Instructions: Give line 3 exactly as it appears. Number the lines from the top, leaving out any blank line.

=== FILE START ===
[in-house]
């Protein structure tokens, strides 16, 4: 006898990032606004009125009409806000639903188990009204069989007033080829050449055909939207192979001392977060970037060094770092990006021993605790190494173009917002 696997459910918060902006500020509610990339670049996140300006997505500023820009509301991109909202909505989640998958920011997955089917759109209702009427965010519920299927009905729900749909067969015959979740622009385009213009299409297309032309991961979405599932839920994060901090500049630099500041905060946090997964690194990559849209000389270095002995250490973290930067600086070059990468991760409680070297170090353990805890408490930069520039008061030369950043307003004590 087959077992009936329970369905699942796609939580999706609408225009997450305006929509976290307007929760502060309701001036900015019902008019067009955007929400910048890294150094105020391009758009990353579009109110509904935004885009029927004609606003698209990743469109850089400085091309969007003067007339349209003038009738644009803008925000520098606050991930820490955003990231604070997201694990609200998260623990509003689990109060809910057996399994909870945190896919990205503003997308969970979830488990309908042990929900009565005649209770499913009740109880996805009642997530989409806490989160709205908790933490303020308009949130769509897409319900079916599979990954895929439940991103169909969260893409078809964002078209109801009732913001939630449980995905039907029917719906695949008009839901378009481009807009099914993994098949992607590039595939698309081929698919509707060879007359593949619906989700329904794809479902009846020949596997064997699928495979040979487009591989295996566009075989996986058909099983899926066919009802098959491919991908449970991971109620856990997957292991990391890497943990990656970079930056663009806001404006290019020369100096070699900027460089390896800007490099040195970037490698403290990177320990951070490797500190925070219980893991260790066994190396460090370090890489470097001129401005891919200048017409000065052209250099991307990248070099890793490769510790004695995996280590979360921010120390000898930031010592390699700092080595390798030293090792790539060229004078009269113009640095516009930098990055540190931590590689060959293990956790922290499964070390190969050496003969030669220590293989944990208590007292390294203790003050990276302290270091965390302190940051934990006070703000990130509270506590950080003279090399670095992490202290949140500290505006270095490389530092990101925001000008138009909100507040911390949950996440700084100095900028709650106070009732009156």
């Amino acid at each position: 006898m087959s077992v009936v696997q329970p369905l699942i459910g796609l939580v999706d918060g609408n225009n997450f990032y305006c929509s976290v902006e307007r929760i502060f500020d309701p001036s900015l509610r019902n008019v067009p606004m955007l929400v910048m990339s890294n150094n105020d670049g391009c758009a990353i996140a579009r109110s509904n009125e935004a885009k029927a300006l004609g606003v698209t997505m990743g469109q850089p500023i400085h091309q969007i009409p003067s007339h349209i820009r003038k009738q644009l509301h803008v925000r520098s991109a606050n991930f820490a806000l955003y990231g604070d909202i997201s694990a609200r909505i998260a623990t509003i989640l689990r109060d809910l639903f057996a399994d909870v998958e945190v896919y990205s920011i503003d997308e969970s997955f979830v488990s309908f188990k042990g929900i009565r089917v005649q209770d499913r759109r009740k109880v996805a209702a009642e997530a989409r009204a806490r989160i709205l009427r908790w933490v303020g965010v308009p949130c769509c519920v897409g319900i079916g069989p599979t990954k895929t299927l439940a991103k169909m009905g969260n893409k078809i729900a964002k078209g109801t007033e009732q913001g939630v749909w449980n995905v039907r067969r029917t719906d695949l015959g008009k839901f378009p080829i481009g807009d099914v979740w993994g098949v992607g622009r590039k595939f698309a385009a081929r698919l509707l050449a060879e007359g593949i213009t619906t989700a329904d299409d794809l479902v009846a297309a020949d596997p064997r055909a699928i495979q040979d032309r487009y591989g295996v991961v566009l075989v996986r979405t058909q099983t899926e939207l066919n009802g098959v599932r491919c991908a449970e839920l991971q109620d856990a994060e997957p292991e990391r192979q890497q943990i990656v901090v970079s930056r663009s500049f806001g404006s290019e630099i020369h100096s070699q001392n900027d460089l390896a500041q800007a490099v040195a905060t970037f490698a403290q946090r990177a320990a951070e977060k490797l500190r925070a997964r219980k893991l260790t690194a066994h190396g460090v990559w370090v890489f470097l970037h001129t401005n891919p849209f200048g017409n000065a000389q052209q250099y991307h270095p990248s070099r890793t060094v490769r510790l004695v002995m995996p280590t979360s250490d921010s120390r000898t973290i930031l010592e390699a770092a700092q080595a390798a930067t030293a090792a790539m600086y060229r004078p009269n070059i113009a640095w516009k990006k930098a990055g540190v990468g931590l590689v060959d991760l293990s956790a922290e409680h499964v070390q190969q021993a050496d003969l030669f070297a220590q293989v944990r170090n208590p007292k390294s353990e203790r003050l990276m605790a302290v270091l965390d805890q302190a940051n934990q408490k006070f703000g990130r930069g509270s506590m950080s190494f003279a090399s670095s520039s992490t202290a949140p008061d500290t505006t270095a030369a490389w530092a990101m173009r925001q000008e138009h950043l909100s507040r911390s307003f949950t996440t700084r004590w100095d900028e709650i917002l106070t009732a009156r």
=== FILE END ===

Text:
């Amino acid at each position: 006898m087959s077992v009936v696997q329970p369905l699942i459910g796609l939580v999706d918060g609408n225009n997450f990032y305006c929509s976290v902006e307007r929760i502060f500020d309701p001036s900015l509610r019902n008019v067009p606004m955007l929400v910048m990339s890294n150094n105020d670049g391009c758009a990353i996140a579009r109110s509904n009125e935004a885009k029927a300006l004609g606003v698209t997505m990743g469109q850089p500023i400085h091309q969007i009409p003067s007339h349209i820009r003038k009738q644009l509301h803008v925000r520098s991109a606050n991930f820490a806000l955003y990231g604070d909202i997201s694990a609200r909505i998260a623990t509003i989640l689990r109060d809910l639903f057996a399994d909870v998958e945190v896919y990205s920011i503003d997308e969970s997955f979830v488990s309908f188990k042990g929900i009565r089917v005649q209770d499913r759109r009740k109880v996805a209702a009642e997530a989409r009204a806490r989160i709205l009427r908790w933490v303020g965010v308009p949130c769509c519920v897409g319900i079916g069989p599979t990954k895929t299927l439940a991103k169909m009905g969260n893409k078809i729900a964002k078209g109801t007033e009732q913001g939630v749909w449980n995905v039907r067969r029917t719906d695949l015959g008009k839901f378009p080829i481009g807009d099914v979740w993994g098949v992607g622009r590039k595939f698309a385009a081929r698919l509707l050449a060879e007359g593949i213009t619906t989700a329904d299409d794809l479902v009846a297309a020949d596997p064997r055909a699928i495979q040979d032309r487009y591989g295996v991961v566009l075989v996986r979405t058909q099983t899926e939207l066919n009802g098959v599932r491919c991908a449970e839920l991971q109620d856990a994060e997957p292991e990391r192979q890497q943990i990656v901090v970079s930056r663009s500049f806001g404006s290019e630099i020369h100096s070699q001392n900027d460089l390896a500041q800007a490099v040195a905060t970037f490698a403290q946090r990177a320990a951070e977060k490797l500190r925070a997964r219980k893991l260790t690194a066994h190396g460090v990559w370090v890489f470097l970037h001129t401005n891919p849209f200048g017409n000065a000389q052209q250099y991307h270095p990248s070099r890793t060094v490769r510790l004695v002995m995996p280590t979360s250490d921010s120390r000898t973290i930031l010592e390699a770092a700092q080595a390798a930067t030293a090792a790539m600086y060229r004078p009269n070059i113009a640095w516009k990006k930098a990055g540190v990468g931590l590689v060959d991760l293990s956790a922290e409680h499964v070390q190969q021993a050496d003969l030669f070297a220590q293989v944990r170090n208590p007292k390294s353990e203790r003050l990276m605790a302290v270091l965390d805890q302190a940051n934990q408490k006070f703000g990130r930069g509270s506590m950080s190494f003279a090399s670095s520039s992490t202290a949140p008061d500290t505006t270095a030369a490389w530092a990101m173009r925001q000008e138009h950043l909100s507040r911390s307003f949950t996440t700084r004590w100095d900028e709650i917002l106070t009732a009156r």